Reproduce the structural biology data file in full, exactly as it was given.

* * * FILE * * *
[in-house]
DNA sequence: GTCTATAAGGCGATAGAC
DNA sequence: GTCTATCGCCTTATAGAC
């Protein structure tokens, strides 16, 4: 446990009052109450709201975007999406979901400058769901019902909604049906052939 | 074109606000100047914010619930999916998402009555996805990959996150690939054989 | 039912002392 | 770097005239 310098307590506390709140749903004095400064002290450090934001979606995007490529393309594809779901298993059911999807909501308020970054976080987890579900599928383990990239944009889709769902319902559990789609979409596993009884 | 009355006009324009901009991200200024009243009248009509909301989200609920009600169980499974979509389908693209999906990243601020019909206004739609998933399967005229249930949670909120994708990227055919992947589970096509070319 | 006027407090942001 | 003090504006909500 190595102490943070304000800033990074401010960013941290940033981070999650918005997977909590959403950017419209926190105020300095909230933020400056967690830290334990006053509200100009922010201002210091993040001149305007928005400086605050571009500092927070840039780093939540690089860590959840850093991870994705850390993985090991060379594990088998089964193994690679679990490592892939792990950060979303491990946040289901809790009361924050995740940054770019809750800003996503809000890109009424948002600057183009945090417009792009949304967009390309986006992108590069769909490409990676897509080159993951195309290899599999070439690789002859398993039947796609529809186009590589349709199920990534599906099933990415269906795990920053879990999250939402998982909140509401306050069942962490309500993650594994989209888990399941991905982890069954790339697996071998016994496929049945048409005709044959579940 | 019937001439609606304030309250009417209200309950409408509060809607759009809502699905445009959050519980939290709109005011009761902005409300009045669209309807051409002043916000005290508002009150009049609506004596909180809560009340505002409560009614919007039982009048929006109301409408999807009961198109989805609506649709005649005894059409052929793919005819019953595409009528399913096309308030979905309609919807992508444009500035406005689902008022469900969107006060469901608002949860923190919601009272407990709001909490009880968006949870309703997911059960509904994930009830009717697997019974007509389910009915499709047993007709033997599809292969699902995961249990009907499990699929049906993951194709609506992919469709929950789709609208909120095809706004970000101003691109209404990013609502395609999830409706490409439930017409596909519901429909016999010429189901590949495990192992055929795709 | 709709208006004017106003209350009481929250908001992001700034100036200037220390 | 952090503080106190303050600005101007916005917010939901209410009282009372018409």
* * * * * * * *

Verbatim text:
[in-house]
DNA sequence: GTCTATAAGGCGATAGAC
DNA sequence: GTCTATCGCCTTATAGAC
């Protein structure tokens, strides 16, 4: 446990009052109450709201975007999406979901400058769901019902909604049906052939 | 074109606000100047914010619930999916998402009555996805990959996150690939054989 | 039912002392 | 770097005239 310098307590506390709140749903004095400064002290450090934001979606995007490529393309594809779901298993059911999807909501308020970054976080987890579900599928383990990239944009889709769902319902559990789609979409596993009884 | 009355006009324009901009991200200024009243009248009509909301989200609920009600169980499974979509389908693209999906990243601020019909206004739609998933399967005229249930949670909120994708990227055919992947589970096509070319 | 006027407090942001 | 003090504006909500 190595102490943070304000800033990074401010960013941290940033981070999650918005997977909590959403950017419209926190105020300095909230933020400056967690830290334990006053509200100009922010201002210091993040001149305007928005400086605050571009500092927070840039780093939540690089860590959840850093991870994705850390993985090991060379594990088998089964193994690679679990490592892939792990950060979303491990946040289901809790009361924050995740940054770019809750800003996503809000890109009424948002600057183009945090417009792009949304967009390309986006992108590069769909490409990676897509080159993951195309290899599999070439690789002859398993039947796609529809186009590589349709199920990534599906099933990415269906795990920053879990999250939402998982909140509401306050069942962490309500993650594994989209888990399941991905982890069954790339697996071998016994496929049945048409005709044959579940 | 019937001439609606304030309250009417209200309950409408509060809607759009809502699905445009959050519980939290709109005011009761902005409300009045669209309807051409002043916000005290508002009150009049609506004596909180809560009340505002409560009614919007039982009048929006109301409408999807009961198109989805609506649709005649005894059409052929793919005819019953595409009528399913096309308030979905309609919807992508444009500035406005689902008022469900969107006060469901608002949860923190919601009272407990709001909490009880968006949870309703997911059960509904994930009830009717697997019974007509389910009915499709047993007709033997599809292969699902995961249990009907499990699929049906993951194709609506992919469709929950789709609208909120095809706004970000101003691109209404990013609502395609999830409706490409439930017409596909519901429909016999010429189901590949495990192992055929795709 | 709709208006004017106003209350009481929250908001992001700034100036200037220390 | 952090503080106190303050600005101007916005917010939901209410009282009372018409």